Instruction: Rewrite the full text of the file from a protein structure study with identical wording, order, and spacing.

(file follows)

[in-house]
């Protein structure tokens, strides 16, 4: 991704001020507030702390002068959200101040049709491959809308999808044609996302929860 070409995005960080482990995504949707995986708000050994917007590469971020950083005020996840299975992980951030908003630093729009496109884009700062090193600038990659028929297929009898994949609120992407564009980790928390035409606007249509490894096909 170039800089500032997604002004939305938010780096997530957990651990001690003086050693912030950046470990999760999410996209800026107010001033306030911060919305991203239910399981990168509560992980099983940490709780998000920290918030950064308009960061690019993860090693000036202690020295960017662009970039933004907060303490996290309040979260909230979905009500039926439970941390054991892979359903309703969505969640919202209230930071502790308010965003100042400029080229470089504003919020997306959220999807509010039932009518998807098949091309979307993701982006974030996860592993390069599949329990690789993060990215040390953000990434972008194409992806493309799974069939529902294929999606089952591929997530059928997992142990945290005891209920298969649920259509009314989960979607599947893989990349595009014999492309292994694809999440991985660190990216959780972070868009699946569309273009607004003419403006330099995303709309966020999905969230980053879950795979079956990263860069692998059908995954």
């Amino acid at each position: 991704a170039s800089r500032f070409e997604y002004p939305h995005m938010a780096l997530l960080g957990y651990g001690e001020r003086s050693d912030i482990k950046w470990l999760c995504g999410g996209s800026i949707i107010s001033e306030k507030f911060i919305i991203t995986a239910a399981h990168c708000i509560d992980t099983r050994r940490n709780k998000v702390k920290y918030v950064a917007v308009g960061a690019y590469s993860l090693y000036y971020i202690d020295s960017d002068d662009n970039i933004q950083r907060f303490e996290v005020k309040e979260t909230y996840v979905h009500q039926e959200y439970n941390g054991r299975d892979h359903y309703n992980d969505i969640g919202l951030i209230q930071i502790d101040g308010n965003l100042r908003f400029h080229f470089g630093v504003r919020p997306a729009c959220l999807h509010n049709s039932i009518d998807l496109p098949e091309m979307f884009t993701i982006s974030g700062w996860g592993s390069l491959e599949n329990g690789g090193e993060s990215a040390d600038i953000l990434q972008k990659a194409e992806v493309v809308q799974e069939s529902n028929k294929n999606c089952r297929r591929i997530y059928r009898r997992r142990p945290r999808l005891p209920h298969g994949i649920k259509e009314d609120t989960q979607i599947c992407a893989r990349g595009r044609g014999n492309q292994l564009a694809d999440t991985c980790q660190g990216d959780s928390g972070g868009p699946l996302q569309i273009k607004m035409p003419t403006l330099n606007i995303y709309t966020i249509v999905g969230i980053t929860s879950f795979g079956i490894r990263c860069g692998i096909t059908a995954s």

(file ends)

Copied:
[in-house]
């Protein structure tokens, strides 16, 4: 991704001020507030702390002068959200101040049709491959809308999808044609996302929860 070409995005960080482990995504949707995986708000050994917007590469971020950083005020996840299975992980951030908003630093729009496109884009700062090193600038990659028929297929009898994949609120992407564009980790928390035409606007249509490894096909 170039800089500032997604002004939305938010780096997530957990651990001690003086050693912030950046470990999760999410996209800026107010001033306030911060919305991203239910399981990168509560992980099983940490709780998000920290918030950064308009960061690019993860090693000036202690020295960017662009970039933004907060303490996290309040979260909230979905009500039926439970941390054991892979359903309703969505969640919202209230930071502790308010965003100042400029080229470089504003919020997306959220999807509010039932009518998807098949091309979307993701982006974030996860592993390069599949329990690789993060990215040390953000990434972008194409992806493309799974069939529902294929999606089952591929997530059928997992142990945290005891209920298969649920259509009314989960979607599947893989990349595009014999492309292994694809999440991985660190990216959780972070868009699946569309273009607004003419403006330099995303709309966020999905969230980053879950795979079956990263860069692998059908995954």
């Amino acid at each position: 991704a170039s800089r500032f070409e997604y002004p939305h995005m938010a780096l997530l960080g957990y651990g001690e001020r003086s050693d912030i482990k950046w470990l999760c995504g999410g996209s800026i949707i107010s001033e306030k507030f911060i919305i991203t995986a239910a399981h990168c708000i509560d992980t099983r050994r940490n709780k998000v702390k920290y918030v950064a917007v308009g960061a690019y590469s993860l090693y000036y971020i202690d020295s960017d002068d662009n970039i933004q950083r907060f303490e996290v005020k309040e979260t909230y996840v979905h009500q039926e959200y439970n941390g054991r299975d892979h359903y309703n992980d969505i969640g919202l951030i209230q930071i502790d101040g308010n965003l100042r908003f400029h080229f470089g630093v504003r919020p997306a729009c959220l999807h509010n049709s039932i009518d998807l496109p098949e091309m979307f884009t993701i982006s974030g700062w996860g592993s390069l491959e599949n329990g690789g090193e993060s990215a040390d600038i953000l990434q972008k990659a194409e992806v493309v809308q799974e069939s529902n028929k294929n999606c089952r297929r591929i997530y059928r009898r997992r142990p945290r999808l005891p209920h298969g994949i649920k259509e009314d609120t989960q979607i599947c992407a893989r990349g595009r044609g014999n492309q292994l564009a694809d999440t991985c980790q660190g990216d959780s928390g972070g868009p699946l996302q569309i273009k607004m035409p003419t403006l330099n606007i995303y709309t966020i249509v999905g969230i980053t929860s879950f795979g079956i490894r990263c860069g692998i096909t059908a995954s």